Justin Smoak is Eclipsing Encarnacion

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TORONTO, ON - JULY 26: Justin Smoak #14 of the Toronto Blue Jays hits a game-tying two-run home run in the ninth inning during MLB game action against the Oakland Athletics at Rogers Centre on July 26, 2017 in Toronto, Canada. (Photo by Tom Szczerbowski/Getty Images)

There’s no question that Edwin Encarnacion left a major hole in the Blue Jays lineup when he signed with the Cleveland Indians in December of last year. The fan favorite knocked in 42 home runs, 127 RBI, and put fans in seats at the Rogers Centre with his “Edwing” parrot home run celebration knack for coming up clutch when it was needed most.

Justin Smoak is Eclipsing Encarnacion

When the Jays signed Justin Smoak to a two-year contract last July, fans could sense that Encarnacion’s time in Toronto could be coming to a close. Smoak’s ability to fill the void left by Encarnacion was rightfully doubted. Surely he could not be a viable replacement, right? Smoak batted .217 with a 32.8% strikeout rate in 2016, meaning a strikeout basically every three plate appearances. Smoak, however, has been a beast in 2017, and the All-Star first baseman has stepped up his game to help fill the void, or even surpass Encarnacion’s offensive production from 2016. Can he really have a better 2017 Encarnacion’s 2016 season? Let’s take a look.

Smoak is having a better 2017 season than Encarnacion is down in Cleveland. Smoak has a slash line of .299/.377/.590 going into Wednesday night, while Encarnacion’s sits at .252/.369/.468. Smoak also has 31 home runs and 76 RBI while Encarnacion has 22 home runs and 64 RBI. That should make Jays fans feel a little better about losing Encarnacion, but last year’s Encarnacion vs this year’s Smoak is a little closer.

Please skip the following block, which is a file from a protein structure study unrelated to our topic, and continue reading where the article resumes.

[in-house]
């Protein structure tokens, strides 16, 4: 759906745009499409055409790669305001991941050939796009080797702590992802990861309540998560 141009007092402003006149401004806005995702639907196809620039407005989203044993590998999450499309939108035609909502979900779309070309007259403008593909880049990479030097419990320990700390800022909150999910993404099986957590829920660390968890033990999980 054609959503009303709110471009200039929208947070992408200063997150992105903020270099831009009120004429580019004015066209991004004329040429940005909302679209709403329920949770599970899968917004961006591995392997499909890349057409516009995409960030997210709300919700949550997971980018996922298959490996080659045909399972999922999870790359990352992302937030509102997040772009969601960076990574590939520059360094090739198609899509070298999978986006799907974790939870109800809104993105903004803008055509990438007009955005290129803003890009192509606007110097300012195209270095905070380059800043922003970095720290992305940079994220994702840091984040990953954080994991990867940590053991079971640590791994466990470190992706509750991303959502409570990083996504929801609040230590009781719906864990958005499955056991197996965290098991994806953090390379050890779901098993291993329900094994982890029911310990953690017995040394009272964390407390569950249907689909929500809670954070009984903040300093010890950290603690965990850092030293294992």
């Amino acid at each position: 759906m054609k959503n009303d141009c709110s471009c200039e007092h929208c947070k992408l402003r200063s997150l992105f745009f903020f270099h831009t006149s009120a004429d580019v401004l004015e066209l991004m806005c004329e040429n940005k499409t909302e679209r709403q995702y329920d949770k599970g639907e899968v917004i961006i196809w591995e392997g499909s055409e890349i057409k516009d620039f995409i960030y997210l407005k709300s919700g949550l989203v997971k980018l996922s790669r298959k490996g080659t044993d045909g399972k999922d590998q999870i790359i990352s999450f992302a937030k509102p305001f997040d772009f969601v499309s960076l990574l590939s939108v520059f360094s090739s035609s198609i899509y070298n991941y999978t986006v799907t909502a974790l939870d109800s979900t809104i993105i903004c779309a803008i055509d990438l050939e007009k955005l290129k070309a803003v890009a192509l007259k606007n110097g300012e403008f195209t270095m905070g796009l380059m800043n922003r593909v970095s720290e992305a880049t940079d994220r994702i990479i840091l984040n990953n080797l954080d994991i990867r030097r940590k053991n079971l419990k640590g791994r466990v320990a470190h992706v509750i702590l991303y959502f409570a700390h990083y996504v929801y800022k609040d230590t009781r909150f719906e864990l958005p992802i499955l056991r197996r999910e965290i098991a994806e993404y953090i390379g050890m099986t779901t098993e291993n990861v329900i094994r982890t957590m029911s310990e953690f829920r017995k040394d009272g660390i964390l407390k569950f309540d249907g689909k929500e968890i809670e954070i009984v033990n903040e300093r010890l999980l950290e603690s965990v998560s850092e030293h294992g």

Smoak could definitely see a decline over the last two months of the season, yet he is on pace to hit around 45 home runs by the end of the season. Encarnacion hit 42 home runs last season. Smoak will not reach Encarnacion’s total of 127 RBI last season, but that is not entirely Smoak’s fault. He’s hitting .315 with runner’s in scoring position┬áthis year, but the Jays as a team are also getting on base less often. Smoak’s .967 OPS is higher than Encarnacion’s .886 last season, or even Encarnacion’s career high of .941 in 2012. Smoak’s .299 average is a huge improvement on Encarnacion’s .263. Encarnacion’s 3.7 WAR in 2016 is trailed closely by Smoak’s 3.5 WAR this season, and there are still fifty games left to play. Smoak might not be a fan favorite like Encarnacion was, but his offensive production has been just as good, if not better that Encarnacion’s was last season.

Outlook

There is no question that Blue Jays fans miss more than just Encarnacion’s offensive production, but Smoak has proven himself to be arguably the Blue Jays’ best player this season, and he is on pace to not only fill the void left by Encarnacion, but to surpass him in some areas.

It is too bad the Jays are not in the playoff picture right now, but Smoak’s bat is keeping them afloat. Blue Jays fans will sleep better in the off-season knowing that Smoak will be in a Jays uniform next season, assuming he does not get traded.

Toronto is hoping for a strong end to the season for a better outlook heading into 2018. Smoak will likely play a large role in the team’s plans moving forward.

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